Walking through the up-market Tokyo Midtown development, we came across a Christchurch connection. Members of Shigaru Ban’s architectural team were installing one of his cardboard roll structures – to be completed in a few days. This is the same man who has offered to work with the Christchurch Council to create a temporary cathedral that could also serve as a multi-purpose community center. Shigeru Ban is noted for remarks such as, “I don’t like the building that uses so much waste just to make a funny shape,” so there is some irony in one of his works being located in a Japanese consumer paradise, but the quiet order and discipline of his building process demonstrates the potential of his approach in Christchurch.
Image: Shigaru Ban staff at work at Tokyo Mid Town

Wednesday, October 12, 2011

In Tokyo

Thinking about Peter Robinson

A decision tree

Bringing balance to Venice in 2013

Four women and three men have represented New Zealand at the Venice Biennale
Choose a male artist

The surnames of four of the artists representing New Zealand at Venice start with a letter from the second half of the alphabet and the surnames of three from the first half
Choose an artist whose surname starts with a letter from the first half of the alphabet

Four Elam graduates and three Ilam graduates have represented New Zealand at Venice
Choose an Ilam graduate

Four of the artists representing New Zealand at Venice have been under fifty years old and three over fifty
Choose an artist over fifty

New Zealand’s representation at Venice has followed the pattern: pair of artists/ single artist/ single artist/ pair of artists/ single artist/
Choose a single artist

Four of the artists at Venice were living in New Zealand and three were living abroad
Choose an artist living abroad

All the artists representing New Zealand at Venice have exhibited sculptural installations

Tuesday, October 11, 2011

Plain English

“I love him because he would rather say house than edifice.”
Artist John Baldessari praising art writer Calvin Tomkins

A brute force

One of the most popular exhibitions held in the Auckland Art Gallery in 1958 was the Hiroshima Panels by husband and wife Iri Maruki and Toshiko Akamatsu. The ten paintings depicting the horrors of the atomic explosion in the Japanese city of Hiroshima drew some of the largest crowds the Gallery had ever had through its doors.

We were reminded of this in Tokyo when we saw a proposal for the Atomic Bomb Memorial Building in Hiroshima. Intended to house the panels, the concept and initial design were developed in 1955 by the Japanese architect Shira Seiichi. Beautiful as the memorial was, it was never built but the proposal was recreated for the exhibition Metabolism, the city of the future at the Mori Art Museum.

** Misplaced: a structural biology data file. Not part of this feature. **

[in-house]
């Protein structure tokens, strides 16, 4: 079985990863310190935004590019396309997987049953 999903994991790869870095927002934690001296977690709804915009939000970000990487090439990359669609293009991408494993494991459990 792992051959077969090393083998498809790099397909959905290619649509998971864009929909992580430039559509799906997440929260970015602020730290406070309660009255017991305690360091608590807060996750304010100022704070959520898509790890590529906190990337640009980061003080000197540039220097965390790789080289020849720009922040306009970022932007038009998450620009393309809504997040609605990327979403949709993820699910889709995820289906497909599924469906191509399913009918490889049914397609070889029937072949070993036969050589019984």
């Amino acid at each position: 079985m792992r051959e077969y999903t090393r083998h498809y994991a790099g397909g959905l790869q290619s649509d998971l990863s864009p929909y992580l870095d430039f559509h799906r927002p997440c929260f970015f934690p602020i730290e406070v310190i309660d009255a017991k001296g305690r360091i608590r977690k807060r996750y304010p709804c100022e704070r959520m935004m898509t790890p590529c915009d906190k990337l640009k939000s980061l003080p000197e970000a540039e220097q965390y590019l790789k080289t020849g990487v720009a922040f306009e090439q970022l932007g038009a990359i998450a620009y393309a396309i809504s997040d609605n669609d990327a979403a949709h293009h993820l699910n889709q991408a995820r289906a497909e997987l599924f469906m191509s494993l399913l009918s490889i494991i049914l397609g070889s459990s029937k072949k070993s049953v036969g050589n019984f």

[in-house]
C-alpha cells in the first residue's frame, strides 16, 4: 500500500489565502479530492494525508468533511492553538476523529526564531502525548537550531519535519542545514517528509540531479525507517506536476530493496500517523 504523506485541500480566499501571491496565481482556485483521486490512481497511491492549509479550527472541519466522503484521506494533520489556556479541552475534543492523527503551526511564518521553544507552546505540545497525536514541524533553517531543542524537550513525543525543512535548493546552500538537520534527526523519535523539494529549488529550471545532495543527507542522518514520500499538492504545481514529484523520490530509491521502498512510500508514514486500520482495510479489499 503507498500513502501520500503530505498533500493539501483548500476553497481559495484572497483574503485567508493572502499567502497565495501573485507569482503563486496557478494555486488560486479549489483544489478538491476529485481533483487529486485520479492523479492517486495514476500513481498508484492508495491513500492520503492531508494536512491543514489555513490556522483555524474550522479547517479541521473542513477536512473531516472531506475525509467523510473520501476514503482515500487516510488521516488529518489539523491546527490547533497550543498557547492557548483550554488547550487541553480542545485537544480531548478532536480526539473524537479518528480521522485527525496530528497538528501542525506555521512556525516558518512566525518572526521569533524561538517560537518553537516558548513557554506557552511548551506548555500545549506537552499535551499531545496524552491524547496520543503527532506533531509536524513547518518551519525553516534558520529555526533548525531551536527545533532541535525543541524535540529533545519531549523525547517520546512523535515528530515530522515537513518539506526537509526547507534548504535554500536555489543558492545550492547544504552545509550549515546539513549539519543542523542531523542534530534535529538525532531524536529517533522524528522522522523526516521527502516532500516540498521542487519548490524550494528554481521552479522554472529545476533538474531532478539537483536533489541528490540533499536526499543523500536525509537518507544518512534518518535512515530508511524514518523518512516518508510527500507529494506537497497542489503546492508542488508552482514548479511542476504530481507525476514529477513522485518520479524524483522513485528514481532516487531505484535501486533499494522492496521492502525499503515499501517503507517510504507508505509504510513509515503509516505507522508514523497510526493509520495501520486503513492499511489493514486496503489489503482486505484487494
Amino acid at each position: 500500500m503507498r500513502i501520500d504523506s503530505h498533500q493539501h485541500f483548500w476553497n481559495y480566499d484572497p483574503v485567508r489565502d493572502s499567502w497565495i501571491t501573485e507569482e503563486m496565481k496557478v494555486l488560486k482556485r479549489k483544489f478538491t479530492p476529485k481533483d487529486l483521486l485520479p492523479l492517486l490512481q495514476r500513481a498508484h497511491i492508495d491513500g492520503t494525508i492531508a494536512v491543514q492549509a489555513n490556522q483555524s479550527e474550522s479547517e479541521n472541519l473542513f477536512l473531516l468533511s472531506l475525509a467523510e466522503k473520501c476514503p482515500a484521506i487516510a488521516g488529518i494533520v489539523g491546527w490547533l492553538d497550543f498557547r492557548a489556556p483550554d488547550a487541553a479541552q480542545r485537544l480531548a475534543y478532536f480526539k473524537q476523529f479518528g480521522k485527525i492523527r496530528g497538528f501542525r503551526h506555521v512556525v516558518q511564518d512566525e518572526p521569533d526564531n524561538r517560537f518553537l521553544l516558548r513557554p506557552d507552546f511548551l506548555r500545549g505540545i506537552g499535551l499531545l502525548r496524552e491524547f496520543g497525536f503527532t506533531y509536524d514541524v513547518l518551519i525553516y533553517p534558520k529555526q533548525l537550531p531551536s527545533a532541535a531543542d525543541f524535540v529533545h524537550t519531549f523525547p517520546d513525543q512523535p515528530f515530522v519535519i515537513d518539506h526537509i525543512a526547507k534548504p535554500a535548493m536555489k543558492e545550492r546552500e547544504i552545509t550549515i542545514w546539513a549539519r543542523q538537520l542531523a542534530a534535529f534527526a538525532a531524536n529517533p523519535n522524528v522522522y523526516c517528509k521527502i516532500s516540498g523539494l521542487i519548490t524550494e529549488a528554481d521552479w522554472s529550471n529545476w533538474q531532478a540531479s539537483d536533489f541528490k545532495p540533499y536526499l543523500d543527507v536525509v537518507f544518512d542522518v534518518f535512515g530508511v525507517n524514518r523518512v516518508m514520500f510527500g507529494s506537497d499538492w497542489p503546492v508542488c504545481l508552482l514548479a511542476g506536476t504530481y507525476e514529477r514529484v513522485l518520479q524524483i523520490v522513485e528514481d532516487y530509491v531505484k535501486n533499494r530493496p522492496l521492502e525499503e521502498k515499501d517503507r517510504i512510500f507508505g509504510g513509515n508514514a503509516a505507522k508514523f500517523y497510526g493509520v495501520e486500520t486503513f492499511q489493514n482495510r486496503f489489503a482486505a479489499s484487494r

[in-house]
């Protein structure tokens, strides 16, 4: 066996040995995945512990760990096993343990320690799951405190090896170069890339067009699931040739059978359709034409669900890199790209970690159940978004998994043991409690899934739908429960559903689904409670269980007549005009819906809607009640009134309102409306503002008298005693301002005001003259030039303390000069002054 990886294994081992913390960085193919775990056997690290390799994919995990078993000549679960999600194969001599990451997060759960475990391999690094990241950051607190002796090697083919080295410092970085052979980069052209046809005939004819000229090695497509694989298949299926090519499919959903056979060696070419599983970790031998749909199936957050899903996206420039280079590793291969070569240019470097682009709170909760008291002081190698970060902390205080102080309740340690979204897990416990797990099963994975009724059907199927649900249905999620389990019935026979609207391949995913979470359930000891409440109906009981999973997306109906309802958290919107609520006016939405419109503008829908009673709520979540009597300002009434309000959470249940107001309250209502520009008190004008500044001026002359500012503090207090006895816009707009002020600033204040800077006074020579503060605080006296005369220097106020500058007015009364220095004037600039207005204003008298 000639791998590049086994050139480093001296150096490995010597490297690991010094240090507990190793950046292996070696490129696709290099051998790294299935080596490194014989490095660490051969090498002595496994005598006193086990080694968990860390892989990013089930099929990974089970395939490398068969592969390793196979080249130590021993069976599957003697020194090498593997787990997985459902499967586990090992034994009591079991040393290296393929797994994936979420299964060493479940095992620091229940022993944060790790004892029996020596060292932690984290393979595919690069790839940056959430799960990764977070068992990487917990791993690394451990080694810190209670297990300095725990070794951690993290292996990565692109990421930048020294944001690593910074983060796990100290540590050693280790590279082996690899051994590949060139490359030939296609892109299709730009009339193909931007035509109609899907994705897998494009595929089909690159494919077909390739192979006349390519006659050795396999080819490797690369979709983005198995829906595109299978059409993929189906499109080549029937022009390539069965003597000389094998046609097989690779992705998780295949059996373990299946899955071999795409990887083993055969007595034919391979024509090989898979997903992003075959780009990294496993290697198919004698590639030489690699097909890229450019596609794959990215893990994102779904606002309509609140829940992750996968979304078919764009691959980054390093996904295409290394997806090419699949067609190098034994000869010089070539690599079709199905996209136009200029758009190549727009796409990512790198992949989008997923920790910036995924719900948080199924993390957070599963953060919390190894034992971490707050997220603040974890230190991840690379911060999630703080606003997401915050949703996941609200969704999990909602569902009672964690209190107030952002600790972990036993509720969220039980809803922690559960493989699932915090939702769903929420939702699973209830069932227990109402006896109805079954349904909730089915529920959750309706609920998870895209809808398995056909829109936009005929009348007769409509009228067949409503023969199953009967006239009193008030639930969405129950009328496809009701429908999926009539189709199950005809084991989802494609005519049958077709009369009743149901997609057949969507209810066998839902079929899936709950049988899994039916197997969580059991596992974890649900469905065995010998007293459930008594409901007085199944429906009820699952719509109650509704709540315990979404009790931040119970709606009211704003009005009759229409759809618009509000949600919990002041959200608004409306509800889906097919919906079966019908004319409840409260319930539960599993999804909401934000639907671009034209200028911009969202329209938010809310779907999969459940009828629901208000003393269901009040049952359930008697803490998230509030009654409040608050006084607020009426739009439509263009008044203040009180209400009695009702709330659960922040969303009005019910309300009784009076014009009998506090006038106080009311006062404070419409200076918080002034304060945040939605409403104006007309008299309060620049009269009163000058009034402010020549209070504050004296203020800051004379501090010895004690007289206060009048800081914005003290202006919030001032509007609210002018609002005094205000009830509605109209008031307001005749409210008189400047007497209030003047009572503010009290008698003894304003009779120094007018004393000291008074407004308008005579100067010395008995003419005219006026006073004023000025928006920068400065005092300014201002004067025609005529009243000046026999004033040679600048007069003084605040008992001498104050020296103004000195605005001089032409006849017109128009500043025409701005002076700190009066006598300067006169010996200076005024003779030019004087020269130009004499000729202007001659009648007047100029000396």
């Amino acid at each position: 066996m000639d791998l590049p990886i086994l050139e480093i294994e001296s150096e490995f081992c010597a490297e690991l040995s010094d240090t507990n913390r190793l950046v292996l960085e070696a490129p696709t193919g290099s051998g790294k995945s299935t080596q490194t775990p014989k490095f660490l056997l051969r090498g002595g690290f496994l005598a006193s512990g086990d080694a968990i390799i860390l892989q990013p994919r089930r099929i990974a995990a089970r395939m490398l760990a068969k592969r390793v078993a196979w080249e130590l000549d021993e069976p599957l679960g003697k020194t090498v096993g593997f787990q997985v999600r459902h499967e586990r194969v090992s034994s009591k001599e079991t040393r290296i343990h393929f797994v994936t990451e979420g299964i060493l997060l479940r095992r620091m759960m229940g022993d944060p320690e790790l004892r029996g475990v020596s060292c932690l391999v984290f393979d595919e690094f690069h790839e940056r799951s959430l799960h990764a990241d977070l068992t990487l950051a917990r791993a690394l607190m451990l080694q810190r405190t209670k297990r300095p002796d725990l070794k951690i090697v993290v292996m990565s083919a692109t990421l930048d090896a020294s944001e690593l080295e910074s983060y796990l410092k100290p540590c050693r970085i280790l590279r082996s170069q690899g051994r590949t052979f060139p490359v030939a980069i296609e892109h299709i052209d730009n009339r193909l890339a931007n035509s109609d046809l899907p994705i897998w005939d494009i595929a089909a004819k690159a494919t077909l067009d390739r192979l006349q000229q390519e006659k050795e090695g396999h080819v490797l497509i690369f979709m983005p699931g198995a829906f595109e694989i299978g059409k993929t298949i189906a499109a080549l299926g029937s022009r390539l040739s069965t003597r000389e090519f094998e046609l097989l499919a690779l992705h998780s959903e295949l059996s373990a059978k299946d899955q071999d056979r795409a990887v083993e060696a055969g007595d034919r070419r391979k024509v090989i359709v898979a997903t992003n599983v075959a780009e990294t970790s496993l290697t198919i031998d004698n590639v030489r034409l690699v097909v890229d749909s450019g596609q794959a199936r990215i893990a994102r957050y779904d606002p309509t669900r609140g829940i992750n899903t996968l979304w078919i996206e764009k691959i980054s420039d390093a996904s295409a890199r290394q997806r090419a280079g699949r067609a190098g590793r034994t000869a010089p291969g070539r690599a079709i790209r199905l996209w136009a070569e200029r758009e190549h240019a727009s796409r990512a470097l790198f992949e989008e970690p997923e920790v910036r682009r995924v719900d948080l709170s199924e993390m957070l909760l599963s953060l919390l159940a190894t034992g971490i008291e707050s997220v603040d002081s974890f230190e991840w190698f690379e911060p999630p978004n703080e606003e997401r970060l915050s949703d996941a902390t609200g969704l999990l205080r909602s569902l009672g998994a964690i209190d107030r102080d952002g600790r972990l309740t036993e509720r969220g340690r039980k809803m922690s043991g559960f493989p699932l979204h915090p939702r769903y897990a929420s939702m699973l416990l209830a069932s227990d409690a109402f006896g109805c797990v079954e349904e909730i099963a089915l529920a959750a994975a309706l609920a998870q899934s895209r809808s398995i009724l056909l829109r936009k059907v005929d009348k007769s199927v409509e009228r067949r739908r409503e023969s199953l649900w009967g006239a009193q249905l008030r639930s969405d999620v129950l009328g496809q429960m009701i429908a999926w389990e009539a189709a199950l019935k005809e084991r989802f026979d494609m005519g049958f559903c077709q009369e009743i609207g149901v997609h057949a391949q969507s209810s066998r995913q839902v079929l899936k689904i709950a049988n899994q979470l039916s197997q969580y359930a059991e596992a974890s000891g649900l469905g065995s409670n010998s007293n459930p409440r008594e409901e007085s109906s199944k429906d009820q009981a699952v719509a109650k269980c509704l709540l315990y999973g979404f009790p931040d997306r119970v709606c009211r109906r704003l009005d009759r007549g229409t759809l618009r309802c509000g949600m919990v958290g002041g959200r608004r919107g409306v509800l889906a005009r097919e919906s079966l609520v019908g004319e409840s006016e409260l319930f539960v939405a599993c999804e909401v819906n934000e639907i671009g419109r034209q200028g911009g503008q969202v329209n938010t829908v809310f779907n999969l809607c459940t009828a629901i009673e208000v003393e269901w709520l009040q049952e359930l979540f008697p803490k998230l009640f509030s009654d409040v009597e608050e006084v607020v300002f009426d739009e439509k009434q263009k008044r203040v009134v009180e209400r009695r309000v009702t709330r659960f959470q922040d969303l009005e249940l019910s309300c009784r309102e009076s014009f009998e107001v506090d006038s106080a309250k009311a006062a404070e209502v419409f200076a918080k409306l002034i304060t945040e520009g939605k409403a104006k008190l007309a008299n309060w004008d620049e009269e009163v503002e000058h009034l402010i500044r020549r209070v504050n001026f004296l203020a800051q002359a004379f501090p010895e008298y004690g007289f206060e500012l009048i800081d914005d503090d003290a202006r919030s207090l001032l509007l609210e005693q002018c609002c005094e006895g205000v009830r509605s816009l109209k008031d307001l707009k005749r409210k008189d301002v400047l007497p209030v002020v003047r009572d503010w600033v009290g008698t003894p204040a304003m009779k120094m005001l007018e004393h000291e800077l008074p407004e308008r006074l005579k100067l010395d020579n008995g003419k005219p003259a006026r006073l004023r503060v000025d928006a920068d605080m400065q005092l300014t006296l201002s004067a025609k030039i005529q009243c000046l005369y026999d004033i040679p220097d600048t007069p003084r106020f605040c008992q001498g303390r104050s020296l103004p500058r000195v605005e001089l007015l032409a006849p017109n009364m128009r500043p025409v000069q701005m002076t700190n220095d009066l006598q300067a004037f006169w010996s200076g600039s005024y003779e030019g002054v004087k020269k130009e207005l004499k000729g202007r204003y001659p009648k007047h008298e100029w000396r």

The exhibition was pretty much a history of utopian modernism as expressed in brutalist architecture and grandiose city plans. Presented in models, photographs and video reconstructions the exhibition shied away from the fate of many of the buildings and projects featured.

It is worth noting that while some went on to become architectural classics (Hiroshima Peace Memorial Museum,  St. Mary’s Cathedral, Yoyogi National Stadium) a surprising number have been demolished. A fascinating coda to the exhibition would have been photographs of the buildings as they are today. After all, we are that future this band of architects had in mind.
Image: a contemporary visualisation of the proposed Atomic Bomb Memorial Building in Hiroshima

Monday, October 10, 2011

Art in the workplace

Art hard at work in the foyers of the world

The fund fair

The latest Creative NZ funding round has been announced (the low value quick response ones) and the visual arts got 16.5% of the money handed over, neatly matched to the 16% that CNZ gives the Visual Arts from its total annual funding. The maximum you can get? $7,500. 

So where did the money go? Nearly half of it went to publications, the current darling of CNZ. It is a touch ironic that all this publishing is of paper-based books at a time when the entire publishing industry is on its tree-based knees. A book (hardback, illustrated, at least one tangential text/essay) has become a calling card for any self-respecting artist and a professional necessity for tertiary level teachers. 

This really is the time for CNZ and the universities to exercise leadership and put their effort into digital publishing. Digital products may not be so easily absorbed into the CV promotional mill, but they have a better shot at wider and cheaper distribution and access. 

As to funding cheques that had an actual artist’s name on them, there were three and they went to Dan Arps, Kathy Barry and Layla Rudneva-Mackay for a total of $18,410. You can see what everyone else got here.

Saturday, October 08, 2011